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For those hoping to find work on a film or television set and are figuring out what the best entry-level jobs are or just how to get your foot in the door, you’ve come to the right place. Professional film sets, as well as most independent projects, tend to have a structured hierarchy in place, so it’s clear who reports to whom. This means that pursuing a career in a given field crew specialty has a clear trajectory: apprenticeship or internship, low and high level assistant, then head of department. The entry level positions listed below rank among the most popular fields in the film industry, but any aspect of production can provide experience at the apprentice or volunteer level; If you are interested in professional costume or prop design, consider pursuing a costume or prop assistant gig, for example.
Most early-career filmmakers begin working in shorts, student films, and modest independent productions before moving on to big-budget studio features. The trajectory of the film industry and the entry-level jobs that suit you depend on your background and passions. What do you like in movies? Where do your career interests lie? Read on to spark ideas and get started.
1. Production Assistant (PA)
The most logical place to start in film production is like a PA; many accomplished film professionals have launched their careers by taking on the myriad responsibilities that this role demands. PAs provide support at all stages of production and are essential, especially on big budget projects, making them the unsung heroes of the film world. This role is sometimes referred to as “runner”, especially in the UK
In the pre-production stage, PAs help manage paperwork, make copies, and perform administrative tasks in studio offices. During filming, they help move equipment, take and deliver food and coffee orders, and accompany talent on set; a PA with a valid driver’s license is a particularly useful asset. Finally, there is post production assistants, active in one or all of the departments setting up a project. If you’re just starting out with no on-set experience, PA gigs, while grueling, are an ideal way to familiarize yourself with many aspects of the page-to-screen process.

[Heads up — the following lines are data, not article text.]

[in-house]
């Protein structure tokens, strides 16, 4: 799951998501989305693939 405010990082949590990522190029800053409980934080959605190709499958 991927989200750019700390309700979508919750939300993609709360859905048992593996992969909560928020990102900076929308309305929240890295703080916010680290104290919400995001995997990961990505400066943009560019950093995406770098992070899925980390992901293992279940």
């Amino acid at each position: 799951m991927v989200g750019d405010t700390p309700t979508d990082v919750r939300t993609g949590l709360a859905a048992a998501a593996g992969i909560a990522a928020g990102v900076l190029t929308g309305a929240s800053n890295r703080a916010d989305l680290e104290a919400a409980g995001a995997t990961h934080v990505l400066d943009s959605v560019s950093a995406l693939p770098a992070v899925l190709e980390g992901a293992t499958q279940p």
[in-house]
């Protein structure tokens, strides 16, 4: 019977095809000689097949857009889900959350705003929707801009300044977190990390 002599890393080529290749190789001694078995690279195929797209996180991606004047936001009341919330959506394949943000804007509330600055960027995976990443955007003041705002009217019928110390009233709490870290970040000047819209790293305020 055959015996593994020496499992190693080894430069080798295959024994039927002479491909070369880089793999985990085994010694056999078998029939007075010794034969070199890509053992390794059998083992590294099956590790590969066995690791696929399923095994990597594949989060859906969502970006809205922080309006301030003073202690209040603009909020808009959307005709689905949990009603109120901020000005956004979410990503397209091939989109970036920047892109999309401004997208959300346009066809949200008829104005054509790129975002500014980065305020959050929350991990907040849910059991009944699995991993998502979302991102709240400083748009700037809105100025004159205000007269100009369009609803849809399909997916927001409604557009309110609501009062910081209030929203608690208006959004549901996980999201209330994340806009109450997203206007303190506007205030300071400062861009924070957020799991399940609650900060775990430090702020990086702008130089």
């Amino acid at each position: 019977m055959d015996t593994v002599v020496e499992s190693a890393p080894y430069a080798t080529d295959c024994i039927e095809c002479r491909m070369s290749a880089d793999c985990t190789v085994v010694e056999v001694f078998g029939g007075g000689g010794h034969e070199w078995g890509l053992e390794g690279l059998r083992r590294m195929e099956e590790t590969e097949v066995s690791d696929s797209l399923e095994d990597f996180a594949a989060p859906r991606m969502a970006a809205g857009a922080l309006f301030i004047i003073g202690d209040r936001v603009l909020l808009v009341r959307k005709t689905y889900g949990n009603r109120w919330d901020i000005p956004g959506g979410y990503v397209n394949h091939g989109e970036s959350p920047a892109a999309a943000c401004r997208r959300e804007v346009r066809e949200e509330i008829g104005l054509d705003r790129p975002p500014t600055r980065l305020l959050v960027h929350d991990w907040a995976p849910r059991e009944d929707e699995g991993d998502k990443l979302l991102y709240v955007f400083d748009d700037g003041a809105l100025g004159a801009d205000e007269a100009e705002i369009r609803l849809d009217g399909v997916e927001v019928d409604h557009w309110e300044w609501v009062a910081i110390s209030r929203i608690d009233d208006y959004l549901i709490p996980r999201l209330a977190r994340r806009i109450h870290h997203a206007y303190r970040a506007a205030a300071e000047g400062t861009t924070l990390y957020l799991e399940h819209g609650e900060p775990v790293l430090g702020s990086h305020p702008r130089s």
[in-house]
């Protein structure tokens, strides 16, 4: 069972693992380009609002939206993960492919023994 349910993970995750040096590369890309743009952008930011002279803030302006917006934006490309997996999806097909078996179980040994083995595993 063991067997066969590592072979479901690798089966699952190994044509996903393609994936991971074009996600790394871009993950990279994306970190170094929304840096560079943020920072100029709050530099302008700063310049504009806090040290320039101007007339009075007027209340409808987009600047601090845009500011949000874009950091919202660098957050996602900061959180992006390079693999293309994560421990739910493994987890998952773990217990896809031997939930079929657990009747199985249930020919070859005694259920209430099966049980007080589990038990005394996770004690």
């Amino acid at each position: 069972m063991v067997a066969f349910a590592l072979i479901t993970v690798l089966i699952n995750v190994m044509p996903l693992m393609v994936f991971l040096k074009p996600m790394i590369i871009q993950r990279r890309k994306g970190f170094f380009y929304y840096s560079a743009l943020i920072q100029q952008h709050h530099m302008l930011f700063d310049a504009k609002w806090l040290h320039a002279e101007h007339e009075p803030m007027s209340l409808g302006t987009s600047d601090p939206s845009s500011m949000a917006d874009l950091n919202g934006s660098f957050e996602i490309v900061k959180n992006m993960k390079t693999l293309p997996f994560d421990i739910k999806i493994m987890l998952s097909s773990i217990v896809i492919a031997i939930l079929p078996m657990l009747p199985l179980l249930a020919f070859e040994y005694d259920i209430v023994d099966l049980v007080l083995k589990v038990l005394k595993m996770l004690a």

How to Find the Best Production Assistant Jobs
2. Associate/Assistant Producer
Film production careers run the gamut from entry level – self-funded independent projects or internships at production companies, for example – to executive level, at major studios and feature films. To progress from the former to the latter, aspiring producers must gain on-set experience and add to their resume on a project-by-project basis. If a production track interests you, consider becoming an apprentice executive producer, assisting established film producers, or enrolling in internship programs at major studios or networks.
3. Apprentice/assistant editor
Video editing is in high demand— especially in today’s era of digital and social media. While apprenticeship or shadowing professional film production editors is a logical career path, skills in this area of post-production can also be learned in other mediums; consider freelancing as a video editor for YouTube and other content creators, for example. Becoming an editor in the film and television industry is all about learning the ropes on a technical level.
Start as a PA specialized in photo equipment assistance during professional shoots, and you could be on your way to a cinematography career. there to help director and director of photography with viewfinder shooting, cameramen are gear whizzes, familiar with cameras, lenses, and all the gear needed to film. In the same way, first camera assistants are responsible for shooting and focusing their subjects.
5. Boom operator/sound stage
If working in sound is your passion, you could start as an on-set boom operator and/or sound intern in the post-production phase of a project. Pole vaulters are there to ensure that the boom or “fishpole” microphone stays close enough to the action to pick up the voices of the actors and any other important sound. The highest position in the sound department on large film sets is usually the sound mixerwho manages personnel and equipment to ensure the audio consistency of a final project.
6. 1st/2nd assistant director
Maybe your ultimate goal as a member of the film crew is to sit in the director’s chair. As with most of these other areas of production, the journey of a director can either work on professional projects or create your own movies. There are apprenticeship and assistant paths in big-budget films: think about the role of 1st AD, 2nd ADor, in some cases, 2nd-2nd or 3rd AD. Alternatively, grab a camera and start practicing bringing your own vision to life.
Last but not least, scriptwriting is the most fundamental element of filmmaking. Script assistants help film and television writing rooms run. But screenwriting can also be entry-level work in the sense that anyone can put pen to paper or start typing out dialogue to generate their first draft. If you’re looking to make a living in the film industry, a well-written screenplay could see you through.
The film industry is a competitive market, which means there are more potential workers than available jobs. Even getting to an entry-level position takes hard work and focus, and then you have to keep hustling and networking to climb the production ladder. But it can be a rewarding career path for movie buffs; if that’s you, go ahead and start working on a film set!
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